Where are the real values of our two main political parties?

Last week our two main political parties lost their marbles. Labour decided to spend, spend, spend and the Tories to listen, listen, listen.

Last week our two main political parties lost their marbles. Labour

decided to spend, spend, spend and the Tories to listen, listen,

listen.



Neither will be the same again. Within the space of 24 hours, New Labour

cast to the four winds its carefully nurtured reputation for prudence

and the Conservatives, their long-esteemed ideological security. From

now on their presentation will be more complicated, their message more

confused.



Indeed, we have already seen that with Tony Blair desperately trying to

claim that, in chucking billions at health, education and welfare, they

have calculated the risks and can afford it and with William Hague

protesting that, while in listening mode, the Conservatives have no

intention of surrendering their core beliefs.



You have to ask yourself what they put in the water in Whitehall and

Westminster these days. After all, Labour won the election by

appropriating Thatcher policies wholesale and convincing the nation that

their spendthrift days were over and the Tories lost it, not because

they had the wrong philosophy, but because they had become an

embarrassing rabble. Now Labour is battling to convince us that it is

not on the usual Old Labour financial slide and the Conservatives to

persuade us that they still know what they stand for.



I can see why the Tories want to register with the two million-plus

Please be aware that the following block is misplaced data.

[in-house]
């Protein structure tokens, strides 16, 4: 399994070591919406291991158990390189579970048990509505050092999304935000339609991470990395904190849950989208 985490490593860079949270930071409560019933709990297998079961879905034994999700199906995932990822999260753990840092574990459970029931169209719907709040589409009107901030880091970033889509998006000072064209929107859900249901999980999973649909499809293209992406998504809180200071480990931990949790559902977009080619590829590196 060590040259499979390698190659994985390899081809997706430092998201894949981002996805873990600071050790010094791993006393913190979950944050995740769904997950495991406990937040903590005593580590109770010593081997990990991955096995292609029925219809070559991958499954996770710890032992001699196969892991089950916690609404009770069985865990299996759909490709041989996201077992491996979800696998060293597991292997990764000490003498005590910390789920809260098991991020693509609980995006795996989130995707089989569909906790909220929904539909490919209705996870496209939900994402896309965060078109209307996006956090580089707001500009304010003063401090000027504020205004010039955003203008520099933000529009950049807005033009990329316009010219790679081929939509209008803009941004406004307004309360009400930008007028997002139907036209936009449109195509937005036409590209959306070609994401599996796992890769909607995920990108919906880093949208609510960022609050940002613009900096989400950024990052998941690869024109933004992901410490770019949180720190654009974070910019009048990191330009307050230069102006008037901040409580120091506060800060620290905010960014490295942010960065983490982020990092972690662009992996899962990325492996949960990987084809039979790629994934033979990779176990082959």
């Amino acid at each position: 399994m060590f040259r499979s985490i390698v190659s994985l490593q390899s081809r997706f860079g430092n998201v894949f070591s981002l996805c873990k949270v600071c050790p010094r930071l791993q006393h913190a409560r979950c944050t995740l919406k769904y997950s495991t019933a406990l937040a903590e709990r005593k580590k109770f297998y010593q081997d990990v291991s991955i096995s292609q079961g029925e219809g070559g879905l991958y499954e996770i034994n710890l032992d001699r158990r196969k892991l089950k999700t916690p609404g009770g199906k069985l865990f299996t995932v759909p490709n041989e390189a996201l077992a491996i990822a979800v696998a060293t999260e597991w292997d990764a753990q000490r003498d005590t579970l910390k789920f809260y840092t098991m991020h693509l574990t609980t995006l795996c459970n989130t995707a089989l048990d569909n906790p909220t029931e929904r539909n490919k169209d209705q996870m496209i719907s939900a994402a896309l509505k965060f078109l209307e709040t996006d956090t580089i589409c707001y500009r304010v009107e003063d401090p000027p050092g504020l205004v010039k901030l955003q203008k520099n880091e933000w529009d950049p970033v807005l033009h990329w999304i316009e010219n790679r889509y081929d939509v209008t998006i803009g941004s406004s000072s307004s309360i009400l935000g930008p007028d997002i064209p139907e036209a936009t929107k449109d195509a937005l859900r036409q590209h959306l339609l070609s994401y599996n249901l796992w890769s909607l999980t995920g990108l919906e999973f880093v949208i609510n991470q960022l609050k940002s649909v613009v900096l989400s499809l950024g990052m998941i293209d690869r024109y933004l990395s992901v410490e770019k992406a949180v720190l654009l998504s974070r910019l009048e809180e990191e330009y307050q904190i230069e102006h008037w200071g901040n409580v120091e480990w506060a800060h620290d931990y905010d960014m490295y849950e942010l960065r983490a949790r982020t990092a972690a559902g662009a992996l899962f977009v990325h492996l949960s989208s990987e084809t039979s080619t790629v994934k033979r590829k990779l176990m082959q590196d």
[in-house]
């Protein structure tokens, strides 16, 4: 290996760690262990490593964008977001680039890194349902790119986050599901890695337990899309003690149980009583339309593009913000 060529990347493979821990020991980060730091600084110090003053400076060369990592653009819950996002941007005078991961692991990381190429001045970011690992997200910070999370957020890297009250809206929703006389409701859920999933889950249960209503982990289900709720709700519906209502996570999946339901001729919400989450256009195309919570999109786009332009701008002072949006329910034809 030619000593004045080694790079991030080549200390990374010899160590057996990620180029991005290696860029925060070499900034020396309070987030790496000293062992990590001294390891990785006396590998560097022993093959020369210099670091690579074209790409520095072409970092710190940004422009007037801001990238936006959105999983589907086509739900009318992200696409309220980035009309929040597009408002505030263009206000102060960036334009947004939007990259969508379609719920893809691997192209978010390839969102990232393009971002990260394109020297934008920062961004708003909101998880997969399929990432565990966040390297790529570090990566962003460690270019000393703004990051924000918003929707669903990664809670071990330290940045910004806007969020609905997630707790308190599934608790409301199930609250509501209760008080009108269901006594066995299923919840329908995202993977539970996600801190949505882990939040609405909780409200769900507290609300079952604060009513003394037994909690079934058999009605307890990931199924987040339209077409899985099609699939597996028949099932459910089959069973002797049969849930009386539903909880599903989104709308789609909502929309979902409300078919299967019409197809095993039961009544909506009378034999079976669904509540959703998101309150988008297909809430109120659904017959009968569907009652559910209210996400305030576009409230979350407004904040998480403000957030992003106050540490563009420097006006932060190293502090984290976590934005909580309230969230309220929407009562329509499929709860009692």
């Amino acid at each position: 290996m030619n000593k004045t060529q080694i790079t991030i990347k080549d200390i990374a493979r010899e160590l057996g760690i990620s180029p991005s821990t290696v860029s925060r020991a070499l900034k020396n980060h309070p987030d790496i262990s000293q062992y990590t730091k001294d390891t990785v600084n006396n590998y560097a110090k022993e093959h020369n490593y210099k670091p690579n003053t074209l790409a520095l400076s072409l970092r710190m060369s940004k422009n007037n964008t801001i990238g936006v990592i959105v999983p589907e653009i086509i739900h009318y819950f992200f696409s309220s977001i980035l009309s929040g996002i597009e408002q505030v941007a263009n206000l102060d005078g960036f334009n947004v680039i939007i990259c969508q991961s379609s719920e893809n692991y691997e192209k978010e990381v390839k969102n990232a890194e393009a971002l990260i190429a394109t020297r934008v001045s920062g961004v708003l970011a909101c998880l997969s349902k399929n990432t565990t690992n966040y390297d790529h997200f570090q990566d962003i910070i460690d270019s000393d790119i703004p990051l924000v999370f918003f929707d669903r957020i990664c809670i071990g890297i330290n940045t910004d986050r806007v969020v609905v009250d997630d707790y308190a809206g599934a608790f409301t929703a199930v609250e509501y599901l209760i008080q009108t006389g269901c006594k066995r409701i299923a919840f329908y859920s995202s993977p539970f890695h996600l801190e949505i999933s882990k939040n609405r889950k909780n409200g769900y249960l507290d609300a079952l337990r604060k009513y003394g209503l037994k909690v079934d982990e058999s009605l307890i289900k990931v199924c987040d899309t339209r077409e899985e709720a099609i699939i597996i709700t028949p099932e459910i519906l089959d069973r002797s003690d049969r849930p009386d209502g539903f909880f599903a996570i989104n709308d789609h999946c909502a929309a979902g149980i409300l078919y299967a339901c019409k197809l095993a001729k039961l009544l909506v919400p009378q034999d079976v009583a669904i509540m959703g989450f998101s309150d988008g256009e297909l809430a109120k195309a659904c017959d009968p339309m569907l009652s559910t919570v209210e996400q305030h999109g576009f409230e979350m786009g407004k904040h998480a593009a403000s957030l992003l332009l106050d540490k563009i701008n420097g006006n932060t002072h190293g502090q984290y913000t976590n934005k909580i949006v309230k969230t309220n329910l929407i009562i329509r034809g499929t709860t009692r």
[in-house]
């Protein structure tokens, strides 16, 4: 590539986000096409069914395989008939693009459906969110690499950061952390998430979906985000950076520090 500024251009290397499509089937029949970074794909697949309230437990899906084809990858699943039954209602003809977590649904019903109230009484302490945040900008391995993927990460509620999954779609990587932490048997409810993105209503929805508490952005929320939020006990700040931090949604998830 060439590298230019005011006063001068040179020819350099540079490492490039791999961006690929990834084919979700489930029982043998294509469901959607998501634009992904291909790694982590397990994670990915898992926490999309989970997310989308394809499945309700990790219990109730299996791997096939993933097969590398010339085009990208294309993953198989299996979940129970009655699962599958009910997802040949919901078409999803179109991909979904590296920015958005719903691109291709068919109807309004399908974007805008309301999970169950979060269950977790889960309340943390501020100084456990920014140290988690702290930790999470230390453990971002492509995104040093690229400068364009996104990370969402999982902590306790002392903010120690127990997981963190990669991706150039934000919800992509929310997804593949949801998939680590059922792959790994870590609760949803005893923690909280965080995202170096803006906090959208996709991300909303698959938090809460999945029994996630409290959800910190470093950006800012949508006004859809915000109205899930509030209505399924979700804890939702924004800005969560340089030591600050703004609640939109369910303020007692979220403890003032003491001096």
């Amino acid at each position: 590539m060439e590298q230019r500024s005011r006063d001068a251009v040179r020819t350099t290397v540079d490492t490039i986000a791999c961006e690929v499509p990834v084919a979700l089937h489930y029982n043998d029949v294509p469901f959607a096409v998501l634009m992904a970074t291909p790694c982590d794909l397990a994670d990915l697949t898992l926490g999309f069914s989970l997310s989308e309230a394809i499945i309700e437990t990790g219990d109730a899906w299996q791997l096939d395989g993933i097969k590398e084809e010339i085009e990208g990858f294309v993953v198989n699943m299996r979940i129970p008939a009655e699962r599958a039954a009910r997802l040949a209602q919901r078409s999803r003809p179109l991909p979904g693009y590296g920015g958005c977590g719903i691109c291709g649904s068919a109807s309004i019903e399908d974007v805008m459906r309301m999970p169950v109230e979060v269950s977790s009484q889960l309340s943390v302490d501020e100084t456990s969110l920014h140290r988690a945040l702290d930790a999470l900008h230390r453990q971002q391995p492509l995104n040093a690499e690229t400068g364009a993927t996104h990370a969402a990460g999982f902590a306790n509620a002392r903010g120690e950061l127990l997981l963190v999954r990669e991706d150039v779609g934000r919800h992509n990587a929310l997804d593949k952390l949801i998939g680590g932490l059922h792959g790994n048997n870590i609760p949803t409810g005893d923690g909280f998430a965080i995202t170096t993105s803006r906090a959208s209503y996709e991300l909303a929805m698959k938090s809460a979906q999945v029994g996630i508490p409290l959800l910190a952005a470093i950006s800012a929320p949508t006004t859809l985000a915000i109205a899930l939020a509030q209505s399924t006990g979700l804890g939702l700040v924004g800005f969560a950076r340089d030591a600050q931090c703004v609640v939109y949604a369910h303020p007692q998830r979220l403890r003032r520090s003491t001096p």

voters who witheld their support at the last election, ensuring a Labour

landslide, that they are of humble and contrite heart. But the way to do

that is not to hawk themselves around the country as an itinerant

listening post, especially when the successful practice of politics has

always required a keen ear, but to demonstrate a new unity, a new

appetite for office and an old enthusiasm for Conservative principles

which Labour has lost after only 14 months.



It is conceivable that the Tories will get away with their PR pose in

the touchy-feely world bequeathed to us by Diana, Princess of Wales

Labour has increased their chances of doing so by the sheer rashness of

their spending plans which has had even their media slaves sucking at

their teeth.



It matters not, from my presentational point of view, that they will

actually spend another pounds 57 billion on health, education and

welfare over the next three years. I’m sure, as Ann Widdecombe claims,

that there’s a lot of hype and double and even treble counting in it.

Never trust the Treasury. The point is that Messrs Blair and Brown want

us to believe they are chucking vast riches at the public sector just

when the economic outlook is clouding over. This profligacy with their

one outstanding new PR asset - financial prudence - frankly grieves me.

I can only conclude their early success has gone fatally to their heads.



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